Must-tries: steamed mullet, steamed minced pork with salted fish, braised platter and steamed fishcake
This is the case of the disappearing Teochew porridge place. Much loved by aficionados of the watery gruel, it kept moving from location to location until it settled for a time at a coffee shop at Joo Chiat Place.
There was a sigh of relief, and then it disappeared once more to everyone’s chagrin.
But relax, I found it and it is now just round the corner at Joo Chiat Road, this time in a spanking new outlet of its own – dedicated to, well, Teochew porridge. And hopefully it will not move for a while.
You could call it a porridge palace, except that it does not have the fancy trimmings of a Hong Kong congee restaurant with dark wood furniture and red and gilt touches. The décor here is at best described as functional, though there are now lots of space and many fans whirring above… and yes, you do not have to fight for tables.
Xu Jun Sheng won a faithful following for its old-fashioned Teochew porridge fare of soya braised pork and soya bean cakes, salted vegetables and eggs, omelettes fried with chye poh (salted radish) or oysters and such.
Soya braised pork
Traditional teochew fish cake with pork fat
I loved it especially for its extremely fresh cold seafood offerings – rich and oily mullet, tender squid, sweet crayfish and cold crab, chockfull of rich roe, all steamed. I also looked out for its occasional treat of white bait, appetisingly dressed with lime juice and chilli, a killer match, I must add.
And you eat these cold crustaceans with specific dips – garlic vinegar chilli sauce with the omelettes, fermented soya beans with the mullet or the sweet fragrant lemon/orange oil (tit yew) with the crayfish or crab as lovers of Teochew muay would know and demand for.
I am happy to report that all these old favourites are alive and well at this new location and some more.
I spotted stir-fried clams fried with chilli and garlic and garnished with lots of fresh Chinese celery (keng chye) and beautifully plump tua tow or local mussels, fried with sambal, so hard to find these days. You can also ask for various kinds of fish steamed or order just the tail of the ikan kurau or threadfin, if you prefer flesh closer to the bone.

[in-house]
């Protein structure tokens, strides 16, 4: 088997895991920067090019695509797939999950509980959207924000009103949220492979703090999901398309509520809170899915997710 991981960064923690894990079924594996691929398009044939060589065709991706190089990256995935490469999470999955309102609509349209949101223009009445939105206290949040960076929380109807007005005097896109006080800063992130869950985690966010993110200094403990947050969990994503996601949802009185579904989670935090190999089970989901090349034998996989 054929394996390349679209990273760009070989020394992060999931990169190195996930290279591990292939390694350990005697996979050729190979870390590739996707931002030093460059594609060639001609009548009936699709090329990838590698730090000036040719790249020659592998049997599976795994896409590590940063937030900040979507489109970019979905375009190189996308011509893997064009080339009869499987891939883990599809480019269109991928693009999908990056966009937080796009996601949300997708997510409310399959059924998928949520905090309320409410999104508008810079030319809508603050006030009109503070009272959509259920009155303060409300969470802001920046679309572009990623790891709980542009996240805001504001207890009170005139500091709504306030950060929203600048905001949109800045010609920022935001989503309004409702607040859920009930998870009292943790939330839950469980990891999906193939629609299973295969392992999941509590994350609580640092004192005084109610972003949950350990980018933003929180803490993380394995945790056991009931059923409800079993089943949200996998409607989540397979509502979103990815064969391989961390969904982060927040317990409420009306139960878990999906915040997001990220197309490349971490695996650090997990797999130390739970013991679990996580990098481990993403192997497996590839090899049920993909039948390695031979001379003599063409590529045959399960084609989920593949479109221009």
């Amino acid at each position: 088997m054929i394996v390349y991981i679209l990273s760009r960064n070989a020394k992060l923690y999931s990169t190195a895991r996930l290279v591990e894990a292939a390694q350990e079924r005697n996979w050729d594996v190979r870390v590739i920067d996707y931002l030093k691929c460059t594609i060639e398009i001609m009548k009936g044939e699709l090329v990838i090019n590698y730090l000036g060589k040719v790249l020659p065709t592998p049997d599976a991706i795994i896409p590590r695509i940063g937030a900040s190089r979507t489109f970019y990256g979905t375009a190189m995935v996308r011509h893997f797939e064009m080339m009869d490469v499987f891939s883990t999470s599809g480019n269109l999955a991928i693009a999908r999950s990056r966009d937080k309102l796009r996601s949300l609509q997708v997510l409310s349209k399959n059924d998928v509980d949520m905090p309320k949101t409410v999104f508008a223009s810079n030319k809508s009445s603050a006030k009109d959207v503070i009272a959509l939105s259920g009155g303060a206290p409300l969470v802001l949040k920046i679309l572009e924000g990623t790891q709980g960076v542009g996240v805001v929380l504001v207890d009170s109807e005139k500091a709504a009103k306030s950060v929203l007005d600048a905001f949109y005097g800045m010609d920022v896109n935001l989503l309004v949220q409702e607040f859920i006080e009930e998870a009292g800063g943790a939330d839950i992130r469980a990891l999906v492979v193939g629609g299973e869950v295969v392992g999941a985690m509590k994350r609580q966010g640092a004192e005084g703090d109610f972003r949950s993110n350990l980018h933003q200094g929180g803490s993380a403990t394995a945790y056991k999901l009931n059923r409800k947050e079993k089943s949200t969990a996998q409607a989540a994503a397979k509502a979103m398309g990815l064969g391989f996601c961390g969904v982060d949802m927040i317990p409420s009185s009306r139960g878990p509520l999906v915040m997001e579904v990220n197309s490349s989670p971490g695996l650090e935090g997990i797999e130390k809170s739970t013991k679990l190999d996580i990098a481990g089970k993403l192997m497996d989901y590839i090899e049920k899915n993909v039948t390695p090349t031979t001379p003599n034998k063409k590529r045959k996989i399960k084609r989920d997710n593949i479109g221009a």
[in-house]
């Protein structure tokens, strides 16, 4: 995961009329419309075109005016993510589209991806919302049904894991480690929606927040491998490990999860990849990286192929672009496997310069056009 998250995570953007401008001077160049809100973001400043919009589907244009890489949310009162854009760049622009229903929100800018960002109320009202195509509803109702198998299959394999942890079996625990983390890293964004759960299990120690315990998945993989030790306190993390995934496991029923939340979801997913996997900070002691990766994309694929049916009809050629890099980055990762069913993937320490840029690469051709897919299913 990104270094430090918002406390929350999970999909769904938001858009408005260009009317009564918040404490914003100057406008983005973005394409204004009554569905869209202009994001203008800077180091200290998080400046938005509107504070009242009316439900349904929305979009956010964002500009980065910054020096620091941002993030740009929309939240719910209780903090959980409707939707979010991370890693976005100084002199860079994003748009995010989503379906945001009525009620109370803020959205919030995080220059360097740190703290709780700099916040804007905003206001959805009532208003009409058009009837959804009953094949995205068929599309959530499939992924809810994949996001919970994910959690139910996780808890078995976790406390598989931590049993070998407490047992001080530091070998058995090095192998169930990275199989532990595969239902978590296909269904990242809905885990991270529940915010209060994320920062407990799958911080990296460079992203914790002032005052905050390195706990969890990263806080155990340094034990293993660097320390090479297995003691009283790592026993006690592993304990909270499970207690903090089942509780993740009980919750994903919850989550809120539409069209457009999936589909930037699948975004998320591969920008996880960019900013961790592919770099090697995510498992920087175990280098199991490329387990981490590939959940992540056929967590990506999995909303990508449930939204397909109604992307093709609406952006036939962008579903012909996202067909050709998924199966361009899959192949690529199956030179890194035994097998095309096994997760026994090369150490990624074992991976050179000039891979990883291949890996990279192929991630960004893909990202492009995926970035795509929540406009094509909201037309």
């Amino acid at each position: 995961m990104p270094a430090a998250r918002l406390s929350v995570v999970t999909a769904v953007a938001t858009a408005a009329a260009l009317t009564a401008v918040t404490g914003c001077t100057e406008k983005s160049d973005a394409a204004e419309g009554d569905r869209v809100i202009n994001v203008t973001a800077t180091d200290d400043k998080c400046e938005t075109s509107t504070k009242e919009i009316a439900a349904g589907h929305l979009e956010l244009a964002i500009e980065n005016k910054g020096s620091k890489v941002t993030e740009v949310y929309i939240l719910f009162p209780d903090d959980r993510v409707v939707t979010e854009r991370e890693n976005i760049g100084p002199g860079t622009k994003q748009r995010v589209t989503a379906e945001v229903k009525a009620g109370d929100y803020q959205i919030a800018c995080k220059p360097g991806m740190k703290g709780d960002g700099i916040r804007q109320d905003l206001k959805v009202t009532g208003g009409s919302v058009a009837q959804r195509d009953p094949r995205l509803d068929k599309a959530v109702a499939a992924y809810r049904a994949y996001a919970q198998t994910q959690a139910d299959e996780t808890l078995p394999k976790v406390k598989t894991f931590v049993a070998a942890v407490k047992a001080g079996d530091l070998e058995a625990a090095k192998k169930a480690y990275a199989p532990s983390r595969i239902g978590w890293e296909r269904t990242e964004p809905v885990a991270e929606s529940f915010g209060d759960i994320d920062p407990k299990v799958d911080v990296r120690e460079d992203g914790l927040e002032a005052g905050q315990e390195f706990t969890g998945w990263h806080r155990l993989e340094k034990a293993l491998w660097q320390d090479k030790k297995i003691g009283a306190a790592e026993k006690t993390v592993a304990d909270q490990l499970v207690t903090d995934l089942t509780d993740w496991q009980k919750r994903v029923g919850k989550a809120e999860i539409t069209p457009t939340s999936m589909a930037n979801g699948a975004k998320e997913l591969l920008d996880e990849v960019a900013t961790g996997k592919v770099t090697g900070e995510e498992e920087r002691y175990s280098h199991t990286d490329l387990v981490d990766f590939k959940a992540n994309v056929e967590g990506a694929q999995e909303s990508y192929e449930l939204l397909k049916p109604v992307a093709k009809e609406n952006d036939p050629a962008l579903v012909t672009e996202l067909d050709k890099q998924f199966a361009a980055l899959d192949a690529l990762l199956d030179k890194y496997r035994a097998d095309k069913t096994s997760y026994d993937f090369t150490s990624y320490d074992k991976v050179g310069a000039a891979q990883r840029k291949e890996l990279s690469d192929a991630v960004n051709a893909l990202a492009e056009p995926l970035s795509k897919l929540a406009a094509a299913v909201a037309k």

Indeed this is a place where modern eating practices are thankfully kept at bay, as you can still find trotters, pig’s tendons, intestines, soy-braised till tender, and yes, pork fat studded within its innocent looking fish cakes, a traditional recipe. Its steamed minced pork patty, a classic, is moist and tasty, thanks to the fat found in the mince and it comes with a generous garnish of salted fish.
Steamed pork patty with salted fish
As this is a porridge place after all, salted foods are very much part of the offerings despite modern health concerns, for how else would you be able to feed large families?
Teochew porridge was long known as a poor man’s food for all you needed was a bit of salted food with lots of rice gruel to fill stomachs. At prices ranging from $2 (for the salted egg) to $13 (for the steamed mullet), it is indeed a throwback to yesteryear in more ways than one.
Today, we eat it because it reminds us of the time when eating was simple and yet so good. And thankfully, we now know where to find this bit of yesteryear.
Rating: Food: 4/5; Value for money: 5/5; Ambience: 4/5; Service: 3/5
121 Joo Chiat Road
Opening hours: Mon- Sat: 11am-3.30pm, 5.30pm-9pm; Sun: 10.30am-3.30pm; Closed on Wed